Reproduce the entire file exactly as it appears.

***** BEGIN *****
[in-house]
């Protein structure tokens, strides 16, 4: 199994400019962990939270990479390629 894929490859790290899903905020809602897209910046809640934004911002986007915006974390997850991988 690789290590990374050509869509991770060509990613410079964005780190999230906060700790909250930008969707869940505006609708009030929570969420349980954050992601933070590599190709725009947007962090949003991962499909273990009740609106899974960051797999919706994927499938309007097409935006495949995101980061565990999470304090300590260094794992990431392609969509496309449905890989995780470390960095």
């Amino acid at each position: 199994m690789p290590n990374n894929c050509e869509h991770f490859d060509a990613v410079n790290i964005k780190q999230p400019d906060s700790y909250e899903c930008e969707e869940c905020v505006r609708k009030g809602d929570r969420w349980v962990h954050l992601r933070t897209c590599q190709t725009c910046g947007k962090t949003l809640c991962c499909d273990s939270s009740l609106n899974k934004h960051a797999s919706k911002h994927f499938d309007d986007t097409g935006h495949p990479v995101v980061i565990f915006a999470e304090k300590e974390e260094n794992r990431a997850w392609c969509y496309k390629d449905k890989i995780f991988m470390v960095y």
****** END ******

[in-house]
């Protein structure tokens, strides 16, 4: 199994400019962990939270990479390629 894929490859790290899903905020809602897209910046809640934004911002986007915006974390997850991988 690789290590990374050509869509991770060509990613410079964005780190999230906060700790909250930008969707869940505006609708009030929570969420349980954050992601933070590599190709725009947007962090949003991962499909273990009740609106899974960051797999919706994927499938309007097409935006495949995101980061565990999470304090300590260094794992990431392609969509496309449905890989995780470390960095």
């Amino acid at each position: 199994m690789p290590n990374n894929c050509e869509h991770f490859d060509a990613v410079n790290i964005k780190q999230p400019d906060s700790y909250e899903c930008e969707e869940c905020v505006r609708k009030g809602d929570r969420w349980v962990h954050l992601r933070t897209c590599q190709t725009c910046g947007k962090t949003l809640c991962c499909d273990s939270s009740l609106n899974k934004h960051a797999s919706k911002h994927f499938d309007d986007t097409g935006h495949p990479v995101v980061i565990f915006a999470e304090k300590e974390e260094n794992r990431a997850w392609c969509y496309k390629d449905k890989i995780f991988m470390v960095y």